News and Articles About Aereo
Unable to rebound from a devastating Supreme Court loss, Aereo is finally throwing in the towel.
The live TV-streaming service will have to continue its fight at the district level.
The streaming TV startup that lost against big broadcasters in the Supreme Court is still not giving up. It's giving in. Well, sort of. Here's how.
Despite a devastating loss in U.S. Supreme court, founder Chet Kanojia promises to press on. But his options remain unclear.
It's official. The disruptive broadcast TV streaming service is finished.
The father of cord-cutting predicts the future of TV. Hint: Your next boob toob will know what you want to watch and what your friends are watching.
The controversial streaming TV startup has battled broadcast goliaths before -- and won both times. Will it prevail again? Either way, Aereo's fate could forever change the way we watch TV.
Chet Kanojia, network TV's Enemy No. 1, is looking to expand his controversial business even as he heads to the Supreme Court to defend it.
Aereo, which snatches over-the-air TV signals and streams them on the internet for a few dollars a month, is determined to prevail over the TV networks trying to bring it down.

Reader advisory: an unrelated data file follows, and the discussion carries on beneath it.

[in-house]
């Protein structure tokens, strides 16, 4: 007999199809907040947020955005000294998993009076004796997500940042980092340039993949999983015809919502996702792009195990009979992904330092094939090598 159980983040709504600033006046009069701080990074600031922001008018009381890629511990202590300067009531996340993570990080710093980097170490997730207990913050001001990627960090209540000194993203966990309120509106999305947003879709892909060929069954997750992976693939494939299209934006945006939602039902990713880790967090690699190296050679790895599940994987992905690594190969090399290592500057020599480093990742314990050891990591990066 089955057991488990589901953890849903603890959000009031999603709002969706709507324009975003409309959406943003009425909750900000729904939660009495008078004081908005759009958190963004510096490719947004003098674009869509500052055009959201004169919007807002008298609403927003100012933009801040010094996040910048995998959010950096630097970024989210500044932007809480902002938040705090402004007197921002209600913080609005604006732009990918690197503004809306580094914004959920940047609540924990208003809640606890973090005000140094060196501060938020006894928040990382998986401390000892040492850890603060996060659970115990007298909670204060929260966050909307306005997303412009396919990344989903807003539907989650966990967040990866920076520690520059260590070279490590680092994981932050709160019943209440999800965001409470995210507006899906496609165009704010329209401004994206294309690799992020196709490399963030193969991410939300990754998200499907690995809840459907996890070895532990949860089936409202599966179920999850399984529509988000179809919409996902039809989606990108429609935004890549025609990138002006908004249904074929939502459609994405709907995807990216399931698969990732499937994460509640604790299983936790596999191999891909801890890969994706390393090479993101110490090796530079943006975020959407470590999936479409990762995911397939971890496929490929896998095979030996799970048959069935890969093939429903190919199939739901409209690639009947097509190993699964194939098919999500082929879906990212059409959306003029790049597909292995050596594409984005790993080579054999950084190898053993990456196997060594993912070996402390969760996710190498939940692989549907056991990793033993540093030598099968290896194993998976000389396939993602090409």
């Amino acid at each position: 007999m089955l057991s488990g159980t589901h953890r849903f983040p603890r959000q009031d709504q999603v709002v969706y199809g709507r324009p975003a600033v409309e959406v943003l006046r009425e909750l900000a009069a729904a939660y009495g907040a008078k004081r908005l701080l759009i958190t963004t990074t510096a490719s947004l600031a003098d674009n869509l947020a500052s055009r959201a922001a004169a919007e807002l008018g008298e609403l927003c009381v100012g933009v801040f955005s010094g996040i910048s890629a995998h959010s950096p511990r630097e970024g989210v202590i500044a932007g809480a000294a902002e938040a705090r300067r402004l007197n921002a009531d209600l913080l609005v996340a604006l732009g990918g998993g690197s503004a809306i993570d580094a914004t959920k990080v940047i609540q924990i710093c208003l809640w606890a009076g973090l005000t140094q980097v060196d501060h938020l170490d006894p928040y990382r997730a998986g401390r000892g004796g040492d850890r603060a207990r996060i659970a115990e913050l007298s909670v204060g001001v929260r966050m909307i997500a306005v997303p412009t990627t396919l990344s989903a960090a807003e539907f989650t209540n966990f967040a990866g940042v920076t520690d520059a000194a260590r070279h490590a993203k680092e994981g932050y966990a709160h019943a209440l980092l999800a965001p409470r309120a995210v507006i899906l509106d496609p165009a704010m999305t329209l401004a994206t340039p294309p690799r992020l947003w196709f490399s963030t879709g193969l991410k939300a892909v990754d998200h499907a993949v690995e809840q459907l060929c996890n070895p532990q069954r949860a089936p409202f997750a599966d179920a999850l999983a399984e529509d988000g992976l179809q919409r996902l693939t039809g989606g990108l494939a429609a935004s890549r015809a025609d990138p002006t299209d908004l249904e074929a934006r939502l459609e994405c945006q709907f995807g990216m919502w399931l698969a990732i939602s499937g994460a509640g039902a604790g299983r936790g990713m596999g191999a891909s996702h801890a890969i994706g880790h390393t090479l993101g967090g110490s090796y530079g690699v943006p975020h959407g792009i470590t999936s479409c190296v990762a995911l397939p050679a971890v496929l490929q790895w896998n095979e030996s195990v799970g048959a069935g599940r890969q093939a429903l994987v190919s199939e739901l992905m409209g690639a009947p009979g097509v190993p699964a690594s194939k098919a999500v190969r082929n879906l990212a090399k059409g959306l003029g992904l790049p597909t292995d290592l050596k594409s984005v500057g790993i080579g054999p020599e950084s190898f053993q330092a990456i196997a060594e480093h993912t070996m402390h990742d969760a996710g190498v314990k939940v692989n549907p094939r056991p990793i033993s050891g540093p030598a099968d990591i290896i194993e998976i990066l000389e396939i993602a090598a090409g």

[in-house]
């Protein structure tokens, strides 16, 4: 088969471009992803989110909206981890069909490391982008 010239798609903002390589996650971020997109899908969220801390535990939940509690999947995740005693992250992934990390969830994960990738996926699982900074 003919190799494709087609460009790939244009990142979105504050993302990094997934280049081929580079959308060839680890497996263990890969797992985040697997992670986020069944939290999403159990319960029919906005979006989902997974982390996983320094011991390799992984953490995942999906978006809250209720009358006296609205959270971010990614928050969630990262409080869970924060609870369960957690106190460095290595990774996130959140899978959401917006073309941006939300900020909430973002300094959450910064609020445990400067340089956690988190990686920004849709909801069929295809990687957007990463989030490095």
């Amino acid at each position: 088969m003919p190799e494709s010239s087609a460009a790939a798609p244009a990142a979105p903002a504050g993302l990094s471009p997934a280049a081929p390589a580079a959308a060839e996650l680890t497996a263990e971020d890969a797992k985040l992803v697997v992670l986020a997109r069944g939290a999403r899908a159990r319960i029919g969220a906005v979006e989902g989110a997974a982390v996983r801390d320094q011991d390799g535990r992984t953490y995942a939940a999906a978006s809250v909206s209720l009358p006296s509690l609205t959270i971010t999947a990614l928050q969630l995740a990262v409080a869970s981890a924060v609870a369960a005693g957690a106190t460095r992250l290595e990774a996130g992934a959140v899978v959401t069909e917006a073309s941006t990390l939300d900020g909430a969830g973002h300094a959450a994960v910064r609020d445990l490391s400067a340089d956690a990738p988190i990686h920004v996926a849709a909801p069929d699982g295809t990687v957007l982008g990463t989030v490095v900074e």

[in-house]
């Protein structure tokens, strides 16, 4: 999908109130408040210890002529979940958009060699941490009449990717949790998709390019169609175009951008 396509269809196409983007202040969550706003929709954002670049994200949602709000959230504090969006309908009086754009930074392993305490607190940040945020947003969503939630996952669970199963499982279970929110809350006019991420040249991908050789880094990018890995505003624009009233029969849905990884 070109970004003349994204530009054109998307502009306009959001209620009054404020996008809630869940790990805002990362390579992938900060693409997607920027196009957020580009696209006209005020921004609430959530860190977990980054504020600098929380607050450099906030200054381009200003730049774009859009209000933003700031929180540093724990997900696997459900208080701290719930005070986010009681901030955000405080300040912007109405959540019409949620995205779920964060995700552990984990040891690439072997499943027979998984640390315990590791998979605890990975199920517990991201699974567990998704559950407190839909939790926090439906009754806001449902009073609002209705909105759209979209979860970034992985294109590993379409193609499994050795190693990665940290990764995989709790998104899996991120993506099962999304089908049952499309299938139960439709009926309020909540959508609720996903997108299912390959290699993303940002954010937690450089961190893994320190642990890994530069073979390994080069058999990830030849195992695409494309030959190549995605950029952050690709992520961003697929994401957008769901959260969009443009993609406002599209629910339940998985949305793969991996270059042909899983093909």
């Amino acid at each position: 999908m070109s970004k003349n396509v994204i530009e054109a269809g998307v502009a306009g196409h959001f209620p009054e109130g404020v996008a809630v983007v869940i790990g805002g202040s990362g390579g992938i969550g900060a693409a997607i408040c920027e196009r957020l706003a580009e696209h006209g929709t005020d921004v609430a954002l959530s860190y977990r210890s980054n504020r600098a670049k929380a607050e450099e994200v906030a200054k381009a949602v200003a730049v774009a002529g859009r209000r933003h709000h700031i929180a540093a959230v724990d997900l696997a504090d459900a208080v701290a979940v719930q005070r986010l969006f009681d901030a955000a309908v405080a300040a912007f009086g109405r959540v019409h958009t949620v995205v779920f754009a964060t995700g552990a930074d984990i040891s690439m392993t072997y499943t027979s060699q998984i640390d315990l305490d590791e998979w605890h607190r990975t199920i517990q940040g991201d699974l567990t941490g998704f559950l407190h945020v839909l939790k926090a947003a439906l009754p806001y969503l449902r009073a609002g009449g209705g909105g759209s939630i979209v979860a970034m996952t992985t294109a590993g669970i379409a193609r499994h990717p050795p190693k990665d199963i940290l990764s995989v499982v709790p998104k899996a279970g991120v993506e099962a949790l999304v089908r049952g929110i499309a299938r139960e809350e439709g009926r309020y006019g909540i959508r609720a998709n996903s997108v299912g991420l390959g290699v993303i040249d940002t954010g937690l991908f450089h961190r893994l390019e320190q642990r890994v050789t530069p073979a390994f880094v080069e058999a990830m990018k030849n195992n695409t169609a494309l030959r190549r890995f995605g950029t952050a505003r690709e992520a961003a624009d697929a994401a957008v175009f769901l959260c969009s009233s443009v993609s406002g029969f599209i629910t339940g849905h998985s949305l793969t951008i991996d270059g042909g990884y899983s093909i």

Startup's streaming of live TV content on the internet will be at the center of a Supreme Court case soon.
The bold startup once again slams big broadcasters for claiming its business model thrashes copyright laws, setting the tone for its defense in a federal court battle that begins next month.
The digital TV startup faces some additional hurdles as it continues to expand.
Broadcasters want the U.S. Supreme Court to shut down Aereo, but investors are placing a big bet on its future survival.
The digital TV startup says it will not oppose a decision by broadcasting companies to appeal to the Supreme Court.
Aereo was a private technology company founded in 2012 by Chet Kanojia, which allowed users to watch television live or at a later time on their internet devices, eliminating the need for a cable box. However, they went bankrupt in 2014 after the U.S. Supreme Court determined that this practice broke copyright law.
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